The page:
There may be a problem if there is yellowing or dieback on the tips of branches. Consider drought, salts, root damage, spray damage, soil compaction, conifer aphids, mountain pine beetle and other factors. Occasionally, "deciduous conifers" such as bald cypress, larch and dawn redwood are found in Colorado landscapes. These conifers lose all their needles every autumn, to be replaced the following spring.

For more information, check out these articles at Planttalk Colorado™.

Tuesday, November 17, 2015

My Houseplants Have the Winter Yellows by Rebecca Anderson

Peace Lily, Spathiphyllum sp., with a yellow sun leaf

I take most of my houseplants outside every summer.  They seem to enjoy a few months on the patio, growing a multitude of lush leaves in the more direct sunlight.  Then in the fall as the nights cool off, I bring them back in the house.  After the transition, I notice several of the leaves become yellow and dry up.  I'd like to think they're mourning the passing of another summer, but really they are going through a normal physiologic process to streamline their metabolism for the lower light conditions inside the house.

Monday, November 16, 2015

Wayward Weeds or Red Root Pig Weed by Ann Moore

Amaranths retroflorus photo from
       The term weed is sometimes slang for marijuana but since that chapter is not finished yet, we will just accept Merriam Webster’s definition:  a weed is a plant not valued in the place is is growing and is usually of vigorous growth, especially one that tends to choke out more desirable plants.

This covers lots and lots of plant growth (a lovely little petunia in an onion patch?).  But the one we really should hope to find a good use for soon is Red Root Pigweed, scientific name Amaranths retroflexus.

Amaranth is a lovely nourishing seed that has been around for literally hundreds of years.  There are recipes for all kinds of delicious sounding things made with amaranth seeds.

Friday, November 13, 2015

Gardening Power to the People:Wrapping Trees for Winter Protection Video

It's time to wrap your newly planted and young trees to prevent sun scald and to keep that valuable tree healthy through the winter.  Here's how:

Monday, November 9, 2015

Gourd Birdhouses by Donna Duffy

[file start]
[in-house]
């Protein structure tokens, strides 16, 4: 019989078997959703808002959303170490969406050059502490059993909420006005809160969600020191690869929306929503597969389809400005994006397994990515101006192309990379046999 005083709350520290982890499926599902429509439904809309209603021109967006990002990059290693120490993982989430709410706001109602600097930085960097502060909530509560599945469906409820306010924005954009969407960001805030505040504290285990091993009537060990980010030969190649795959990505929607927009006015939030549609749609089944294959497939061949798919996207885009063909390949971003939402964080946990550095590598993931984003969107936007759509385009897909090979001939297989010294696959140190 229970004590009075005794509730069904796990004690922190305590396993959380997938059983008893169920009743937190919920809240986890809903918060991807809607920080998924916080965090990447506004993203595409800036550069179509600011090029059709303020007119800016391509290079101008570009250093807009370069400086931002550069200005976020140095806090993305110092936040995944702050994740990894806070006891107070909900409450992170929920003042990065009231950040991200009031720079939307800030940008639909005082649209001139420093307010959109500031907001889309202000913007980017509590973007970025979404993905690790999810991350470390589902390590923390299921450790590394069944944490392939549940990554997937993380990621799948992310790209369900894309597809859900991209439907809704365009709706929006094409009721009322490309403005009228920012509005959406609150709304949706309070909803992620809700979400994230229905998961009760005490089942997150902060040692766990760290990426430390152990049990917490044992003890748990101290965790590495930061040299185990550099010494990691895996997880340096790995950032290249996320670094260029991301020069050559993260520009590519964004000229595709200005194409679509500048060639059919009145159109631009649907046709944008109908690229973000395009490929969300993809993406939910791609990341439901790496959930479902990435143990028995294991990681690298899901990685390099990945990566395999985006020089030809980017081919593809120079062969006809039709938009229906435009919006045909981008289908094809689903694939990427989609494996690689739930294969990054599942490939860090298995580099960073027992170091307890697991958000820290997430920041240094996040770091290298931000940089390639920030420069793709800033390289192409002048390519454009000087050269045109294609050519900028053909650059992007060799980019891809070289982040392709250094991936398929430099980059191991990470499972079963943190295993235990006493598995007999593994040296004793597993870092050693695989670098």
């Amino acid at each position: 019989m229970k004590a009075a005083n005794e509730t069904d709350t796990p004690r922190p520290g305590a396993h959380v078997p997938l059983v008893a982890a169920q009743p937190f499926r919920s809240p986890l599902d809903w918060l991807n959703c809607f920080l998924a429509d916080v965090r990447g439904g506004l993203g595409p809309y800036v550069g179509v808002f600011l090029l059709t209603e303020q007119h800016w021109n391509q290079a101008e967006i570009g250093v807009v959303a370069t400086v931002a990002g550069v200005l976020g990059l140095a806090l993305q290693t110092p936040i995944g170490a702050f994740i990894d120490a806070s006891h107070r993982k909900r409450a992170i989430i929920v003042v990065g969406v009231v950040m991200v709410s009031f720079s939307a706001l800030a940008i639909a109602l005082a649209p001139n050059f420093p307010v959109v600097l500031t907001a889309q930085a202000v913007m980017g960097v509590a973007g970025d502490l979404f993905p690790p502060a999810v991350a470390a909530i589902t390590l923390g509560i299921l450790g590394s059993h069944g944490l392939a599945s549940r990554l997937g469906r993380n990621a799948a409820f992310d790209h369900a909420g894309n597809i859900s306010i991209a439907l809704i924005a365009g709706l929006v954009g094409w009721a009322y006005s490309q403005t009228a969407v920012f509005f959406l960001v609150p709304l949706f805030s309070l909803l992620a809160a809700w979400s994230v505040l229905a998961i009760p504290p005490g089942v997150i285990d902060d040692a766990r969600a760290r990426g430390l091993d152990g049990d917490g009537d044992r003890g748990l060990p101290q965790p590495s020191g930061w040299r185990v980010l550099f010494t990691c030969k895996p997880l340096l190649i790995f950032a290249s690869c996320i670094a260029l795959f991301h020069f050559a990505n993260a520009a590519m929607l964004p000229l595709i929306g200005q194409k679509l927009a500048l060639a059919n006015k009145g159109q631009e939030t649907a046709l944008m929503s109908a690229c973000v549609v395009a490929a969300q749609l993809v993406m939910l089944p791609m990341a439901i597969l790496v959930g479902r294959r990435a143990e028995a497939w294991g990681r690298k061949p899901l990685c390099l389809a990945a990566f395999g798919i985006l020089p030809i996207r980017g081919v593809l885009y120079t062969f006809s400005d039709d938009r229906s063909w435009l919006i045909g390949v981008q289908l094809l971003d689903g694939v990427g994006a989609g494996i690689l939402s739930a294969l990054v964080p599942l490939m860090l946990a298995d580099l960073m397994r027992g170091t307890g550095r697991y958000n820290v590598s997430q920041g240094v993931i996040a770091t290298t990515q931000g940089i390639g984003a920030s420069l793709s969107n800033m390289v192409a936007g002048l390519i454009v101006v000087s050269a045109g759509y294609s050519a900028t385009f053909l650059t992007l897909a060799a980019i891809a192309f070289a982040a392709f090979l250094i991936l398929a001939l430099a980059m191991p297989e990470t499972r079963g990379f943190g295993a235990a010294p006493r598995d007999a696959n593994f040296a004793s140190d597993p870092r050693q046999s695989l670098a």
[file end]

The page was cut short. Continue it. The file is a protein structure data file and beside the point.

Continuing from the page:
Photo courtesy
It’s gourd harvesting time! There are two basic types of squash that are grown and used decoratively: 1) Cucurbita or soft-skinned gourds – these are the colorful orange, gold and green gourds that look like small squash and come in odd shapes; 2) Lagenaria or hard-skinned gourds – these larger, utilitarian gourds include the familiar Birdhouse, Bottle and Dipper gourds. Hard skinned gourds grow green on the vine and eventually turn shades of tan and brown.

Saturday, November 7, 2015

Checklist for Preparing Trees for Winter by Donna Duffy

Photo by Carol King

This article is provided courtesy of Aaron Bergdahl, Forest Health Specialist with the NDSU/North Dakota Forest Service. Minor adaptations have been made for Colorado readers.

With fall fading, it is important to remember to prepare your trees for a potentially tough Colorado winter. The following checklist serves as a reminder of the most important considerations for fall tree care and proper tree winterization.

Wednesday, November 4, 2015

Sow Native Plant Seeds Now! By Donna Duffy

You still have time to sow native plant seeds in your garden. Mid to late fall is a good time to sow native seeds because subsequent winter cold and snow will promote seed germination next spring. If you are unsure where to purchase native plant seeds, check out the Colorado Native Plant Society’s publication: Native Plant Vendor List.

Sunday, November 1, 2015

Are Your Roses Ready for Winter? by Donna Duffy

The arrival of fall brings the realization that winter really will be here soon. Among all of your other fall garden chores, be sure to plan some time to get your roses “tucked in” and ready to brave whatever winter may bring. According to the Denver Rose Society’s publication “Growing Roses in Colorado,” there are five basic steps to remember.

Saturday, October 31, 2015

Happy Halloween!!

Jefferson County CSU Extension Master Gardener bloggers wish you all a very Happy Halloween!